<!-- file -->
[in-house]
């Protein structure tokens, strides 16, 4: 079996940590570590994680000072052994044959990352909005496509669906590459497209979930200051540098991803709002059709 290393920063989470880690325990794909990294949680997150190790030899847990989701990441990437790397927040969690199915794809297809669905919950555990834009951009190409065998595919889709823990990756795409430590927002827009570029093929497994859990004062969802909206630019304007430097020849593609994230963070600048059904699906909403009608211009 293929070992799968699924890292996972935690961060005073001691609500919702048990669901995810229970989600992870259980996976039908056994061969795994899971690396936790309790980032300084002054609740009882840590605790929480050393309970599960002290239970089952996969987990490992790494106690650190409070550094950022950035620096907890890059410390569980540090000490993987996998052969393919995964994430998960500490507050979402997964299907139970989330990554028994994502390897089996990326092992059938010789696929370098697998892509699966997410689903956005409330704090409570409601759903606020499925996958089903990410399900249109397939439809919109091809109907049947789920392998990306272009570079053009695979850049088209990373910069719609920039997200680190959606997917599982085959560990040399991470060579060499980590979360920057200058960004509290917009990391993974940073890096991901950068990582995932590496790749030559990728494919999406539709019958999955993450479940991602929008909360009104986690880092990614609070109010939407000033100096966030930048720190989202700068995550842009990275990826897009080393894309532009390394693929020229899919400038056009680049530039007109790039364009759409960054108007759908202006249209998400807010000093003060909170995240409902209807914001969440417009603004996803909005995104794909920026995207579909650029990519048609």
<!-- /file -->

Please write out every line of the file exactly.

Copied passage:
[in-house]
């Protein structure tokens, strides 16, 4: 079996940590570590994680000072052994044959990352909005496509669906590459497209979930200051540098991803709002059709 290393920063989470880690325990794909990294949680997150190790030899847990989701990441990437790397927040969690199915794809297809669905919950555990834009951009190409065998595919889709823990990756795409430590927002827009570029093929497994859990004062969802909206630019304007430097020849593609994230963070600048059904699906909403009608211009 293929070992799968699924890292996972935690961060005073001691609500919702048990669901995810229970989600992870259980996976039908056994061969795994899971690396936790309790980032300084002054609740009882840590605790929480050393309970599960002290239970089952996969987990490992790494106690650190409070550094950022950035620096907890890059410390569980540090000490993987996998052969393919995964994430998960500490507050979402997964299907139970989330990554028994994502390897089996990326092992059938010789696929370098697998892509699966997410689903956005409330704090409570409601759903606020499925996958089903990410399900249109397939439809919109091809109907049947789920392998990306272009570079053009695979850049088209990373910069719609920039997200680190959606997917599982085959560990040399991470060579060499980590979360920057200058960004509290917009990391993974940073890096991901950068990582995932590496790749030559990728494919999406539709019958999955993450479940991602929008909360009104986690880092990614609070109010939407000033100096966030930048720190989202700068995550842009990275990826897009080393894309532009390394693929020229899919400038056009680049530039007109790039364009759409960054108007759908202006249209998400807010000093003060909170995240409902209807914001969440417009603004996803909005995104794909920026995207579909650029990519048609």